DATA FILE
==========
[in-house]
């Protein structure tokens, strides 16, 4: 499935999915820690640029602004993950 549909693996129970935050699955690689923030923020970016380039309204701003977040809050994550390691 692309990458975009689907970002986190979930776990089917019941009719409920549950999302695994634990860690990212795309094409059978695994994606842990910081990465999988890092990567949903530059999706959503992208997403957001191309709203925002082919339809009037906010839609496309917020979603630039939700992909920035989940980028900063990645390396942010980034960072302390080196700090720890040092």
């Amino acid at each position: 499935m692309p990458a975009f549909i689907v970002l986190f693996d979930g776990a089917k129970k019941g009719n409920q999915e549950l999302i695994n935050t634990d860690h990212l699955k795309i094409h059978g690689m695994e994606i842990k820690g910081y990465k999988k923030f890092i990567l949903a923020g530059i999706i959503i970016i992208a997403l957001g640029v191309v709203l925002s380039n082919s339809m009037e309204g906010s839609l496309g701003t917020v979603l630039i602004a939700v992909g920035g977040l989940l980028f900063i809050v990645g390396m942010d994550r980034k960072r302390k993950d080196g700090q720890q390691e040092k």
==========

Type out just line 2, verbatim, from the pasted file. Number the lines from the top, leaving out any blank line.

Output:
């Protein structure tokens, strides 16, 4: 499935999915820690640029602004993950 549909693996129970935050699955690689923030923020970016380039309204701003977040809050994550390691 692309990458975009689907970002986190979930776990089917019941009719409920549950999302695994634990860690990212795309094409059978695994994606842990910081990465999988890092990567949903530059999706959503992208997403957001191309709203925002082919339809009037906010839609496309917020979603630039939700992909920035989940980028900063990645390396942010980034960072302390080196700090720890040092």